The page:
Screen Plays' performance of "Vintage Hitchcock" got my afternoon off to a great start. A packed crowd filled the Dryden Theatre, eager to experience the old-timey goodness of a live radio play -- and the performers more than delivered. Utilizing vintage equipment from the AWA Wireless Museum, the production recreated an authentic 1940's radio show, complete with live sound effects and occasional commercial breaks, while The Colored Musicians Club of Buffalo set the mood with some period-appropriate jazz flavor.
The show presented two early works from Alfred Hitchcock: "The Lodger" and "Sabotage," both twisted stories of suspense that, in typical Hitchcock fashion, provided plenty of proof that the worst suspicions we have about our fellow man are probably correct. While "The Lodger" is the simpler (and slightly stronger) story, "Sabotage" starts as a slow burn, before building to an explosively tense climax. Great, spine-tingling fun.
With his "Solo Drum Solo" concert, Eastman School of Music alum Aaron Staebell explains that he wanted to break away from the type of music traditionally played on the drums, and in the process prove how versatile a simple drum set can be. The musician put a call out for new musical compositions specifically for the drums, and ended up receiving works from composers from around the world. As advertised, the show is "just drums," and admittedly, hearing the percussion isolated from its more melodic counterparts took some getting used to; at the halfway point of the hour-long concert, Staebell himself congratulated us for making it that far and still sticking around. I was thankful that "Heat Stroke," the awesome final piece of the set, mixed things up by incorporating an electronic backing track, though Staebell's talent and hugely likable stage presence consistently kept things rolling.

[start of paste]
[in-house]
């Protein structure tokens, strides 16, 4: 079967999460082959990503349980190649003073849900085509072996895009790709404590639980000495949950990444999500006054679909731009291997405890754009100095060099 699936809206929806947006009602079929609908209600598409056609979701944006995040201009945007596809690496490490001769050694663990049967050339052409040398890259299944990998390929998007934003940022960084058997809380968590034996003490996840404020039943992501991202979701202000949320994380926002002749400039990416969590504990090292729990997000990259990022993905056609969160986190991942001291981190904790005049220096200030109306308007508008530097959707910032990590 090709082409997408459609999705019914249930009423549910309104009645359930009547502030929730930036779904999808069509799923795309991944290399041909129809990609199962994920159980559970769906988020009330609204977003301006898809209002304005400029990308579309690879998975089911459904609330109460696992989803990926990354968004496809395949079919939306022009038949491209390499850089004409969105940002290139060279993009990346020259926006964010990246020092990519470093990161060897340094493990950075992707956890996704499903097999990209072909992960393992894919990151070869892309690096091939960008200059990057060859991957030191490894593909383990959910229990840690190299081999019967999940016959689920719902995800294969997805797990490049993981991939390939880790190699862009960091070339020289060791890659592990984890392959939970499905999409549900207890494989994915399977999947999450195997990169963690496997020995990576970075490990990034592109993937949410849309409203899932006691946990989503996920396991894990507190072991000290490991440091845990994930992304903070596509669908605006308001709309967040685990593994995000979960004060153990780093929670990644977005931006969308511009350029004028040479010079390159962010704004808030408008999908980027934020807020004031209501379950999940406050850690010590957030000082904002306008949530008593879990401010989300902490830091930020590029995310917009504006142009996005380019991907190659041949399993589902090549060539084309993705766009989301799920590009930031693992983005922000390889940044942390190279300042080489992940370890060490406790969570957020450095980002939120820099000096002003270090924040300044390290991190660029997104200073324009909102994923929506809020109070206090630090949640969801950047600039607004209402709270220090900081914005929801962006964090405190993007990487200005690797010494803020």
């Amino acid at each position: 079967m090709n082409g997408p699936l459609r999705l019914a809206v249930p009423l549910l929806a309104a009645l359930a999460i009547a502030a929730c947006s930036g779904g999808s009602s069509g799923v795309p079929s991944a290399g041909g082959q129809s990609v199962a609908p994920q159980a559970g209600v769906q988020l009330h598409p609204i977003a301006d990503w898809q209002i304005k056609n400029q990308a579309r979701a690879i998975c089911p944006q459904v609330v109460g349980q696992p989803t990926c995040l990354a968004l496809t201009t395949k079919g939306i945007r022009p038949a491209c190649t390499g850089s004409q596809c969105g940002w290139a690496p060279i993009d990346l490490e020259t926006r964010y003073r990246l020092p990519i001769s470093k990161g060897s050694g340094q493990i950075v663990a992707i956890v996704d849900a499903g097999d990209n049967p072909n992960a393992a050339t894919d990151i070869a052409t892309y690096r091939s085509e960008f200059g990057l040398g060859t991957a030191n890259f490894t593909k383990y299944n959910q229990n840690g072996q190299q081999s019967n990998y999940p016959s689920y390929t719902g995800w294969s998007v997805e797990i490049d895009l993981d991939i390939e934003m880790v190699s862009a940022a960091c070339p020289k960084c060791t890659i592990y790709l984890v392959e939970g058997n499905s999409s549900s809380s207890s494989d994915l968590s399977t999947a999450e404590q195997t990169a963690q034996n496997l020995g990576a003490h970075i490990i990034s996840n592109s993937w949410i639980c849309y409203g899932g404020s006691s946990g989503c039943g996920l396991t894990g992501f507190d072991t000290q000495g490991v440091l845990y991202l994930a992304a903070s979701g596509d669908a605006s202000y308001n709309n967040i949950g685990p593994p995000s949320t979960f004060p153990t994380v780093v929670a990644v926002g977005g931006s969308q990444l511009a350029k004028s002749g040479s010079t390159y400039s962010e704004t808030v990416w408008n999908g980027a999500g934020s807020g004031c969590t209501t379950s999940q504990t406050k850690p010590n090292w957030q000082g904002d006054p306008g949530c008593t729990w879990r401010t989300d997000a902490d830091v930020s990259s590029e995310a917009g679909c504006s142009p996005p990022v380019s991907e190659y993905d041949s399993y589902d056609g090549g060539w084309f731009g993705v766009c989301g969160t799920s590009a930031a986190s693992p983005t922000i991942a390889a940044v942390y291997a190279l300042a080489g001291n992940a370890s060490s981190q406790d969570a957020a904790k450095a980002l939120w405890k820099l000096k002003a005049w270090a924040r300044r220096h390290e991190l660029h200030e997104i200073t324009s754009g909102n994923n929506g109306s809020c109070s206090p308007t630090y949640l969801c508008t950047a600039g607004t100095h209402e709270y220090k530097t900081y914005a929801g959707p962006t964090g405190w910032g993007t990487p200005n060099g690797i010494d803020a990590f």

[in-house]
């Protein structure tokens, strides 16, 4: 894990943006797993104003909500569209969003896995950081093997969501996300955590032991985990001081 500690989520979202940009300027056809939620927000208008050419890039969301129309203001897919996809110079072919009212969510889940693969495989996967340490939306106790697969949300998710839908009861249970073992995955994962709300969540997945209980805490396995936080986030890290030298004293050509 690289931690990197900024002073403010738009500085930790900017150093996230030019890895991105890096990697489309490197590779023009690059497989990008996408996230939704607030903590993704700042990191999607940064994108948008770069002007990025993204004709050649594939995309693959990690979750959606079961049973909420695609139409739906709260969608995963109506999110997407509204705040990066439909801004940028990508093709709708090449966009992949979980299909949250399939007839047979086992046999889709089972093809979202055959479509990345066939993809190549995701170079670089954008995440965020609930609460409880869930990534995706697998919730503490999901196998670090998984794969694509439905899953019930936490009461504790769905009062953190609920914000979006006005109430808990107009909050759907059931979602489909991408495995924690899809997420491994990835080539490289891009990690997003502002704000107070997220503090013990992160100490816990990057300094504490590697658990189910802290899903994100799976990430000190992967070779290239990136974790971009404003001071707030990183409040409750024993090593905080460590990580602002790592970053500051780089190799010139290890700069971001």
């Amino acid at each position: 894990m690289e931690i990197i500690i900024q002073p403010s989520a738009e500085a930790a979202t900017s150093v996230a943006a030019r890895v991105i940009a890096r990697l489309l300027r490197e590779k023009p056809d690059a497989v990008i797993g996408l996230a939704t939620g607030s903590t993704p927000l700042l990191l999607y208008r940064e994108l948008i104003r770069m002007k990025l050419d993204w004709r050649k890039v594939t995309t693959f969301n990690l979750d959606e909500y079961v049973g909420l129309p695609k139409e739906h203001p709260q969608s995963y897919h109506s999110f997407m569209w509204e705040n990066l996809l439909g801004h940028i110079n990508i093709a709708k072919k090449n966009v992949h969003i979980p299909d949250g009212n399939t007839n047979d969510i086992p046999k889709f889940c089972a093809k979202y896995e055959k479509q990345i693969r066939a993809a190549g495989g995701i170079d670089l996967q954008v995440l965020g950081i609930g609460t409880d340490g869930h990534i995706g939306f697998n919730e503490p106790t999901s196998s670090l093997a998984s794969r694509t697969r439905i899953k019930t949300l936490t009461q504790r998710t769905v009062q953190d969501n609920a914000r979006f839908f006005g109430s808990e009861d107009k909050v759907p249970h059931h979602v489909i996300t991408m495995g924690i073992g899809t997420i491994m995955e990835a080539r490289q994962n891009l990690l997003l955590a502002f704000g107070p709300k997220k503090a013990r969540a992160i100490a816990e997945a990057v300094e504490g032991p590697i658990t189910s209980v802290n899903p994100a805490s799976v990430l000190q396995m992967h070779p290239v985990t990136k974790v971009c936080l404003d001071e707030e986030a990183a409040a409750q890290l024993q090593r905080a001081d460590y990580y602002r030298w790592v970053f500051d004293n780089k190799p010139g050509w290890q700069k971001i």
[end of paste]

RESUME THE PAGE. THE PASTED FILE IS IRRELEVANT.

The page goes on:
Aaron Staebell will perform "Solo Drum Solo" again on Monday, September 22, at Bernunzio Uptown Music. 6:30 p.m. $10.
Aaron Staebell performed "Solo Drum Solo" at Bernunzio Uptown Music | Video shot & edited by Matt DeTurck
I ended my night with "God of Carnage," which played to a small but very appreciative audience at RAPA's East End Theatre. The play, about a meeting between two sets of parents following a schoolyard altercation between their sons, starts out civilized and gradually devolves into chaos. It's a simple premise that yields some hilarious and biting commentary about the tenuousness of humanity's grasp on the principled way of life that we attempt to hold ourselves to. The fantastic cast (James Heath, Gretchen Woodworth, Louie Podlaski, Jennifer Blatto-Vallee) make the most of their juicy roles, and knock it out of the part--there's not a weak link to be found. It's just unfortunate that this was the sole performance scheduled for the week, and a bigger audience won't be able to enjoy one of the best shows I've seen at this year's Fringe Festival so far.